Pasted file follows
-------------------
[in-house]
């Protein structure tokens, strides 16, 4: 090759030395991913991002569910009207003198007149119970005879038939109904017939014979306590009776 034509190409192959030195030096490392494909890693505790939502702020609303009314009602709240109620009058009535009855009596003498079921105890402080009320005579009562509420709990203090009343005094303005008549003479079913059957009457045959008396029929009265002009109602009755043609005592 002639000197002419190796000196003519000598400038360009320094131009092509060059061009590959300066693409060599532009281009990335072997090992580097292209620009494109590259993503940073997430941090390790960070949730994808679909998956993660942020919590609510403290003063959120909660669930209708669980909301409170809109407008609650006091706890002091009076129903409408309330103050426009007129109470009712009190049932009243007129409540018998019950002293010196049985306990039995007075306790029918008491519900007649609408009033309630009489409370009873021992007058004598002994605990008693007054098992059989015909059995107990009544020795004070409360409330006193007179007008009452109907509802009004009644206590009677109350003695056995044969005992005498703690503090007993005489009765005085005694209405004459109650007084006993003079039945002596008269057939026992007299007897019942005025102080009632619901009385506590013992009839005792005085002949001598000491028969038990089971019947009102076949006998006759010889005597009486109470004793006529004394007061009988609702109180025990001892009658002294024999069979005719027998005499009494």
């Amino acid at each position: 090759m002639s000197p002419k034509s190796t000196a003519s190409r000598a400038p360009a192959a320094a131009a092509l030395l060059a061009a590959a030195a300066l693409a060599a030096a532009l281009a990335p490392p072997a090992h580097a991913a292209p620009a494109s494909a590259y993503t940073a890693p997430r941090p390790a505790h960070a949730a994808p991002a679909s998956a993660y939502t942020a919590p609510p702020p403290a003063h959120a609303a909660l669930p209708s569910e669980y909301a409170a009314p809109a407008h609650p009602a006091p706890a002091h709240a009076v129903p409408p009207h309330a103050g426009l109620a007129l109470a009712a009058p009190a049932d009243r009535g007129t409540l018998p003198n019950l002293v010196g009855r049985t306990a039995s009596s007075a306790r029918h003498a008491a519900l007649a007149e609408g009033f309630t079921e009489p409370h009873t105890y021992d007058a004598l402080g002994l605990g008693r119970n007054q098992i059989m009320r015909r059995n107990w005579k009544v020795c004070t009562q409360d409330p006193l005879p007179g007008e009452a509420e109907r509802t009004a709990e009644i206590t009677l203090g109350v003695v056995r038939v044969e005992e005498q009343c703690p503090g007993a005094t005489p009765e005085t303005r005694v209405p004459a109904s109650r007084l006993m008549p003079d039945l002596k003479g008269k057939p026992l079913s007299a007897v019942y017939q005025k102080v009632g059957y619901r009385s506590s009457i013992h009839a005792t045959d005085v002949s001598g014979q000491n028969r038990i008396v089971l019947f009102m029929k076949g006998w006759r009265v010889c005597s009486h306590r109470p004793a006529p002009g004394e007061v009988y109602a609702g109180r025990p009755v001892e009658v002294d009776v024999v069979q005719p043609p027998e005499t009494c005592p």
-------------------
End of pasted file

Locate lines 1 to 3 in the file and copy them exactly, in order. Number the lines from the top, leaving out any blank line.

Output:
[in-house]
């Protein structure tokens, strides 16, 4: 090759030395991913991002569910009207003198007149119970005879038939109904017939014979306590009776 034509190409192959030195030096490392494909890693505790939502702020609303009314009602709240109620009058009535009855009596003498079921105890402080009320005579009562509420709990203090009343005094303005008549003479079913059957009457045959008396029929009265002009109602009755043609005592 002639000197002419190796000196003519000598400038360009320094131009092509060059061009590959300066693409060599532009281009990335072997090992580097292209620009494109590259993503940073997430941090390790960070949730994808679909998956993660942020919590609510403290003063959120909660669930209708669980909301409170809109407008609650006091706890002091009076129903409408309330103050426009007129109470009712009190049932009243007129409540018998019950002293010196049985306990039995007075306790029918008491519900007649609408009033309630009489409370009873021992007058004598002994605990008693007054098992059989015909059995107990009544020795004070409360409330006193007179007008009452109907509802009004009644206590009677109350003695056995044969005992005498703690503090007993005489009765005085005694209405004459109650007084006993003079039945002596008269057939026992007299007897019942005025102080009632619901009385506590013992009839005792005085002949001598000491028969038990089971019947009102076949006998006759010889005597009486109470004793006529004394007061009988609702109180025990001892009658002294024999069979005719027998005499009494």
């Amino acid at each position: 090759m002639s000197p002419k034509s190796t000196a003519s190409r000598a400038p360009a192959a320094a131009a092509l030395l060059a061009a590959a030195a300066l693409a060599a030096a532009l281009a990335p490392p072997a090992h580097a991913a292209p620009a494109s494909a590259y993503t940073a890693p997430r941090p390790a505790h960070a949730a994808p991002a679909s998956a993660y939502t942020a919590p609510p702020p403290a003063h959120a609303a909660l669930p209708s569910e669980y909301a409170a009314p809109a407008h609650p009602a006091p706890a002091h709240a009076v129903p409408p009207h309330a103050g426009l109620a007129l109470a009712a009058p009190a049932d009243r009535g007129t409540l018998p003198n019950l002293v010196g009855r049985t306990a039995s009596s007075a306790r029918h003498a008491a519900l007649a007149e609408g009033f309630t079921e009489p409370h009873t105890y021992d007058a004598l402080g002994l605990g008693r119970n007054q098992i059989m009320r015909r059995n107990w005579k009544v020795c004070t009562q409360d409330p006193l005879p007179g007008e009452a509420e109907r509802t009004a709990e009644i206590t009677l203090g109350v003695v056995r038939v044969e005992e005498q009343c703690p503090g007993a005094t005489p009765e005085t303005r005694v209405p004459a109904s109650r007084l006993m008549p003079d039945l002596k003479g008269k057939p026992l079913s007299a007897v019942y017939q005025k102080v009632g059957y619901r009385s506590s009457i013992h009839a005792t045959d005085v002949s001598g014979q000491n028969r038990i008396v089971l019947f009102m029929k076949g006998w006759r009265v010889c005597s009486h306590r109470p004793a006529p002009g004394e007061v009988y109602a609702g109180r025990p009755v001892e009658v002294d009776v024999v069979q005719p043609p027998e005499t009494c005592p």